Oh how I wish you could smell my apartment right now. I’m in blueberry muffin heaven. I’m also very amused with the old pan that used to belong to my grandmother: The Muffinaire. According to the seal on the top, it was made by the United Aircraft Products Company in Dayton, Ohio. I love the WWII era flavor of this pan, and I would love to know about all of the things that have been baked in it over its long life. Pardon me for my sentimental reminiscing. I love old kitchen things.
As I mentioned yesterday, I bought a large container of blueberries this weekend. While writing yesterday’s post, I remembered a muffin recipe from Cooking Light that I used to make all the time. Cooking Light recipes were perfect for me back when I was only concerned with counting fat grams. Now that I’ve switched to Weight Watchers, some of their recipes can be a bit higher in points than I would like. No worries! I still love Cooking Light, but now I use my recipe builder to play around with the recipes a bit and make them fit what I’m looking for as far as points go. Sometimes, this just means dividing the dish into smaller servings. Other times, like today, it also involves tweaking the ingredients a bit.
The original recipe is certainly not unhealthy as it is. I love muffins, but they don’t typically keep me full for very long. For that reason, I’m not usually willing to spend more than about 2 points on a muffin. I decided to see what I could do with the recipe to make it fit my criteria, and it was pretty easy to get them down to 2 points each with only a few changes. I’m going to provide the recipe below and add my substitutions in parentheses. If you follow the original, you can make 12 for 3 points each or 16 for 2 points each. If you use all of my substitutions, you can make 12 for 3 points each or 14 for 2 points each. The difference is small, but I’d rather have 14 slightly bigger muffins than 16 slightly smaller ones for my valuable points. This is all unofficial, of course.
Cooking Light Blueberry-Yogurt Muffins
From the Complete Cooking Light Cookbook, p. 67
2 cups all-purpose flour (I substituted 1 1/2 cups all-purpose flour and 1/2 cup whole wheat flour)
1/3 cup sugar
1 tsp. baking powder
1 tsp. baking soda
1/4 tsp. salt
1/4 cup orange juice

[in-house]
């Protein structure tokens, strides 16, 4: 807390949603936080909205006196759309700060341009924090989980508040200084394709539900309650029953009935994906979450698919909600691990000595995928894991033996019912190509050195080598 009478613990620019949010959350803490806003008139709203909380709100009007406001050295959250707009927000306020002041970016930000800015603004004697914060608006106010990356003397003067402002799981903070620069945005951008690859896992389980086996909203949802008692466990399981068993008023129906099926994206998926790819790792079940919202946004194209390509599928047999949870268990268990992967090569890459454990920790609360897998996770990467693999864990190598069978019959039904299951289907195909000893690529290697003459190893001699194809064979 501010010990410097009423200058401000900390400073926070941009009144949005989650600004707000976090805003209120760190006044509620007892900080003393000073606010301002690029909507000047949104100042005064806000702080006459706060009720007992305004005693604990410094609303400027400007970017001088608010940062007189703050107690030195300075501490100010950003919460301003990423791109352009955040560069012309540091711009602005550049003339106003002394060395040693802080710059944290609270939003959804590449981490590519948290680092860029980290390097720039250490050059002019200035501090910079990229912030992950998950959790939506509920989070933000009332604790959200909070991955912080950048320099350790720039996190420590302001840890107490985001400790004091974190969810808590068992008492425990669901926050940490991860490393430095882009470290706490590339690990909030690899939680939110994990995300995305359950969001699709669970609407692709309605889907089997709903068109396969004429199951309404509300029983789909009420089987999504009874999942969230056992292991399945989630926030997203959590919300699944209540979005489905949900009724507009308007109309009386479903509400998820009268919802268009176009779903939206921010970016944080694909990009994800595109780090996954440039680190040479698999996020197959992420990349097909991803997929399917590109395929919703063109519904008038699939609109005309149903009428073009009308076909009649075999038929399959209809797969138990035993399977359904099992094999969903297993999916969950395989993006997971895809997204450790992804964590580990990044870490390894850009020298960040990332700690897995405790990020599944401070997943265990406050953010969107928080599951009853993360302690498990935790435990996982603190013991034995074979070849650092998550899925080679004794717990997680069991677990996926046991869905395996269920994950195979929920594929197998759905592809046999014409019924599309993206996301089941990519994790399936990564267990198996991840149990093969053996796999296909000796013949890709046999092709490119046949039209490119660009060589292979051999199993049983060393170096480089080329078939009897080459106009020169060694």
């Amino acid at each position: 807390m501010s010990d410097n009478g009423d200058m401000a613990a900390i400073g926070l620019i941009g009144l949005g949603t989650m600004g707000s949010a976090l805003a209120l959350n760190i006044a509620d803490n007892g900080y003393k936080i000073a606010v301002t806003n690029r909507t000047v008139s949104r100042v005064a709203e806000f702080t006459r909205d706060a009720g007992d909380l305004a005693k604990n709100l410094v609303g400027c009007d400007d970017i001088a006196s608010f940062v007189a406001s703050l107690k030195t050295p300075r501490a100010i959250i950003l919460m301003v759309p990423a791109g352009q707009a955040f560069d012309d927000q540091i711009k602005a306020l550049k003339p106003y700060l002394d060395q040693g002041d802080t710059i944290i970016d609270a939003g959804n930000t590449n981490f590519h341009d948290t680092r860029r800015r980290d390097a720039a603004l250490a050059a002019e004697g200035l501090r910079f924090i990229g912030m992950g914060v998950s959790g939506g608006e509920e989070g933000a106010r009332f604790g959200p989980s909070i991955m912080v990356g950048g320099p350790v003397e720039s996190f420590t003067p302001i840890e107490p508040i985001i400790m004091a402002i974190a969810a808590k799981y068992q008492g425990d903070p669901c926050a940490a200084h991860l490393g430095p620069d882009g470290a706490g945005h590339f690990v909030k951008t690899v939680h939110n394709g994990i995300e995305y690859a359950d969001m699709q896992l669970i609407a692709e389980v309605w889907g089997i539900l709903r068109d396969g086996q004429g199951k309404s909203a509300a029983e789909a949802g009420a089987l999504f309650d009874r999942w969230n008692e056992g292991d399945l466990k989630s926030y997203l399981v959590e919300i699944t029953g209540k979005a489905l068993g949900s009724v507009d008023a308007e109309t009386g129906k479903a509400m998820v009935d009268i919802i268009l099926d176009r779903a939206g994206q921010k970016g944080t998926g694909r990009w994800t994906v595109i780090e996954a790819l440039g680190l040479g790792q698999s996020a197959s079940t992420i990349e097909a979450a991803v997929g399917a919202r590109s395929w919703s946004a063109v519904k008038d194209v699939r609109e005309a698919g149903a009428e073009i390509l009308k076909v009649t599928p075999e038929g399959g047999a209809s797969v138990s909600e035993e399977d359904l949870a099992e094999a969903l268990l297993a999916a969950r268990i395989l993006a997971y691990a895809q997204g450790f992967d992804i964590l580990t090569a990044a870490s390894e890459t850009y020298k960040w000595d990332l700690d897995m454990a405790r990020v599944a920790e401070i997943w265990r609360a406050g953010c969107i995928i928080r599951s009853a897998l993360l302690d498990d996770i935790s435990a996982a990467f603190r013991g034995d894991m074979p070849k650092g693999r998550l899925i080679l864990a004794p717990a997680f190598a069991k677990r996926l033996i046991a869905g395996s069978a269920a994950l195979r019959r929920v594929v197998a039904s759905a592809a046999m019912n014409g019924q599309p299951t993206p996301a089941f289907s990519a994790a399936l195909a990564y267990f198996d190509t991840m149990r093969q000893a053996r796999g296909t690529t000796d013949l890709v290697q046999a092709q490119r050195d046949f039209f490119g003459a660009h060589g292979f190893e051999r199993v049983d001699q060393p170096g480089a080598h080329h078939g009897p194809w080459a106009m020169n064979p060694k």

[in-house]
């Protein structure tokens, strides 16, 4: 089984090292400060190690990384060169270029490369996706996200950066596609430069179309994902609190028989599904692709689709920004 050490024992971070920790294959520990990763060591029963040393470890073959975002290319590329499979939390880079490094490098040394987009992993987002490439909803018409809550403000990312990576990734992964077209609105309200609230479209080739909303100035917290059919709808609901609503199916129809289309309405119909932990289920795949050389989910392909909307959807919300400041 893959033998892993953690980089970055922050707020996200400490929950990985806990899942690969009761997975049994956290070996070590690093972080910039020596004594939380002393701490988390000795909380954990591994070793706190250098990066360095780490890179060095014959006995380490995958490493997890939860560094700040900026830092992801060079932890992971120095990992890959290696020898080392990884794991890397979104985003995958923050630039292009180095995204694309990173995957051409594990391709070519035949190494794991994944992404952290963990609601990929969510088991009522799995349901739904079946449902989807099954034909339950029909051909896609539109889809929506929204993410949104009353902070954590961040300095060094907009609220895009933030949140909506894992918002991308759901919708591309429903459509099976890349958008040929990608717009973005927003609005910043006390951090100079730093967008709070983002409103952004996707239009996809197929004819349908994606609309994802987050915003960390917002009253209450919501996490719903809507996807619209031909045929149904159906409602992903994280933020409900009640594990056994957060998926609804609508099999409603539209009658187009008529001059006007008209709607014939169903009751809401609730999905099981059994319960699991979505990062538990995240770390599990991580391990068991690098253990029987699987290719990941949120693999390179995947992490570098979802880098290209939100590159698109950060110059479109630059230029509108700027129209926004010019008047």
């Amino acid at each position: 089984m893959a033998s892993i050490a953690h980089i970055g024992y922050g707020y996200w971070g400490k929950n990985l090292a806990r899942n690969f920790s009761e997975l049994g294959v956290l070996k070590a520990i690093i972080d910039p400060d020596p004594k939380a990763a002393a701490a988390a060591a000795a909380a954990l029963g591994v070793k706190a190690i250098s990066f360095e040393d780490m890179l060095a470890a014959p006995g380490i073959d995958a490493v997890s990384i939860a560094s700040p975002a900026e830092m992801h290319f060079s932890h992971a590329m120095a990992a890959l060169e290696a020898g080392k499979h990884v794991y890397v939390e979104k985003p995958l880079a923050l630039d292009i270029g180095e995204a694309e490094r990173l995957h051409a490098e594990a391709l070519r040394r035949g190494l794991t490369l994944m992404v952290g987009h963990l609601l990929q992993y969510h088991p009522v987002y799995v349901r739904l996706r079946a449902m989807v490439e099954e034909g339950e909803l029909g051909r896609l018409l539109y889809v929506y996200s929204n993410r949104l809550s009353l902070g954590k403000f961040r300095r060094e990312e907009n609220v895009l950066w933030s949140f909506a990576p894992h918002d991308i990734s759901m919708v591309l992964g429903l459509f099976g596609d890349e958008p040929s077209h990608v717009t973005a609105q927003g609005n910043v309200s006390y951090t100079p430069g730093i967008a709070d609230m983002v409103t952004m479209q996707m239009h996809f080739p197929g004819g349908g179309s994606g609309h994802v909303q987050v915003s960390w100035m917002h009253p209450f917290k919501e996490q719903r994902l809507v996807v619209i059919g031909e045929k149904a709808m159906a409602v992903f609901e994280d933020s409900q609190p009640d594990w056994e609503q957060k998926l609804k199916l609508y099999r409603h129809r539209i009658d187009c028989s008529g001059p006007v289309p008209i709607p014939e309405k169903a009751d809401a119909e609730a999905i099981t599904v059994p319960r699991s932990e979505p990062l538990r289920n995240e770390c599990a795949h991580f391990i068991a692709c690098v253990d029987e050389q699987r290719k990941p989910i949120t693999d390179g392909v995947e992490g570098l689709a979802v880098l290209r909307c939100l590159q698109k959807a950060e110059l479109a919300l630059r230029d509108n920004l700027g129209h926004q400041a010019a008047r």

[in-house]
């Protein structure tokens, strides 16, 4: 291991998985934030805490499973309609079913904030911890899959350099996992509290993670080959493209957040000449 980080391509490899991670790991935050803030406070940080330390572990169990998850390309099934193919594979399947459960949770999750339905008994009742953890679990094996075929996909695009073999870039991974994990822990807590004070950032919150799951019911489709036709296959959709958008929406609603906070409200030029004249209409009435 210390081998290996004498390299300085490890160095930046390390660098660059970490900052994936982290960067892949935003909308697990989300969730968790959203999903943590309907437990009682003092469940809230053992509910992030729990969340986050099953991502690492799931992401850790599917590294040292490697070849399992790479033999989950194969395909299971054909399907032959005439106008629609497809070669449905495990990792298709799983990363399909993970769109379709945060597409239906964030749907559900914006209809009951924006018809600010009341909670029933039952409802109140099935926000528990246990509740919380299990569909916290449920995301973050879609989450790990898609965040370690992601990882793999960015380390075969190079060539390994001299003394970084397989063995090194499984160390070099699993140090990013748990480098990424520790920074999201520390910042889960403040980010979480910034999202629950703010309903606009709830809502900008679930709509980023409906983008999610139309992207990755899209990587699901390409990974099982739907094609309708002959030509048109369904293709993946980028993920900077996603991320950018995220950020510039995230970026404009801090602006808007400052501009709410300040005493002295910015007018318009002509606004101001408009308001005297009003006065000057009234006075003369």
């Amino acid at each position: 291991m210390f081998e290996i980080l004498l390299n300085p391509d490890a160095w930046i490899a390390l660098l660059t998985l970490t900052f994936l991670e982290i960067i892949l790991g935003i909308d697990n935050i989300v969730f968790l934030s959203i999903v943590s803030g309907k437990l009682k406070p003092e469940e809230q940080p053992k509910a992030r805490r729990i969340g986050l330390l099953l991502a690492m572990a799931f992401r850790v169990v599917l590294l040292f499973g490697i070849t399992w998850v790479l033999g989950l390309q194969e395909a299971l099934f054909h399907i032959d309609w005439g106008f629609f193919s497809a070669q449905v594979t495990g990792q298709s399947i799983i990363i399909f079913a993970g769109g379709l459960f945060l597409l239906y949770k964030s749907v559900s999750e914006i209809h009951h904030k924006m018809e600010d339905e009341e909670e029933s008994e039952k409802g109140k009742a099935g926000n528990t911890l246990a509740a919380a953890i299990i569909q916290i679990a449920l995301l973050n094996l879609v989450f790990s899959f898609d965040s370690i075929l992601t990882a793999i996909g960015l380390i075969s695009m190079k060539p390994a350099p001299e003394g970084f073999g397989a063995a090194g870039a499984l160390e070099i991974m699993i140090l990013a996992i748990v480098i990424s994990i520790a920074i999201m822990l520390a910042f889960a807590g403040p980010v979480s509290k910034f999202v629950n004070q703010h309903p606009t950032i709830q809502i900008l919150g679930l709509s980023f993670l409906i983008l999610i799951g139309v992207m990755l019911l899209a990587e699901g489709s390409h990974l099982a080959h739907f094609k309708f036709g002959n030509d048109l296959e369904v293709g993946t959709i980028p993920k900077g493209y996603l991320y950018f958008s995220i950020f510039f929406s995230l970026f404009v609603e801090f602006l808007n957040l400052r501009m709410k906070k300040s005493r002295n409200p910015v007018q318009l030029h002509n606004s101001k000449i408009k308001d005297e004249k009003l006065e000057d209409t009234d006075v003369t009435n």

2 Tbsp. vegetable or canola oil
1 tsp. vanilla extract
1 (8 ounce) carton vanilla low-fat yogurt (I substituted one 6 ounce container of Weight Watchers nonfat vanilla yogurt)
1 large egg, lightly beaten (I substituted 1/4 cup egg beaters)
1 cup fresh or frozen blueberries, thawed
1 Tbsp. sugar
1. Preheat oven to 400 degrees.
2. Lightly spoon flour into dry measuring cups; level with a knife. Combine flour, 1/3 cup sugar, baking powder, baking soda, and salt in a large bowl; make a well in center of mixture. Combine orange juice, oil, vanilla, yogurt and egg; add to dry ingredients, stirring just until moist. Gently fold in blueberries.
3. Spoon batter into muffin cups coated with cooking spray; sprinkle 1 tablespoon of sugar evenly over muffins. Bake muffins at 400 degrees for 18 minutes (it took about 15 minutes for my 14 muffin version) or until a wooden pick inserted in center comes out clean. Remove muffins from pans immediately, and place muffins on a wire rack. Yield: 12 originally, but see the paragraph above… it is up to you! Serving size: 1 muffin
I love muffins when I’m in the mood to bake, but not in the mood to make anything fancy. Isn’t baking fun? I think it is one of my favorite things to do. Anyway, I’ve been making muffins and other quick breads forever, and I’ve learned a few things. First, it is important to mix the dry ingredients together in one bowl and the wet ingredients together in another before you allow them to meet. Otherwise, the results will not be pretty.
Second, you don’t want to overmix the batter so, when you add the wet ingredients to the dry ones, just mix it until everything is moistened. Too much stirring will result in a tough muffin. Third, when you fold berries into any sort of batter, it is really important to be gentle. If you break them with overly aggressive stirring, you will end up with a funky colored batter and less whole berries in your finished product.
One new thing I did for this recipe was to divide my sprinkling sugar in half in order to do a more even job of distributing it. I sprinkled half of the uncooked muffins with half of the sugar and then did the other half.
Finally, regardless of the cooking time given in a recipe, I always check my muffins when it is about five minutes from the time they are supposed to be done. Every oven is different. If you press lightly on the top and the muffin springs back, it is done. I’ve never been a believer in the toothpick test.
The berries are thick and jammy, the sugar on top is like a crispy little treat, the orange juice gives it a hint of sunshine, my apartment smells like a bakery, and I can have all of this indulgence for only two points! As you know, I like to have dessert every night. I think that one of these and a little glass of skim milk will be just the thing for my sweet tooth this evening. Don’t worry that I have too many. Muffins, individually wrapped in plastic wrap, freeze quite well so a few of these are probably destined to enjoy a little winter vacation before they actually make it to my plate. I don’t mind having a big batch of these muffins. I don’t mind one bit!
I’m always looking for low point muffin recipes since baked goods are really my weakness. Do you have a favorite? I’d love to hear about it!!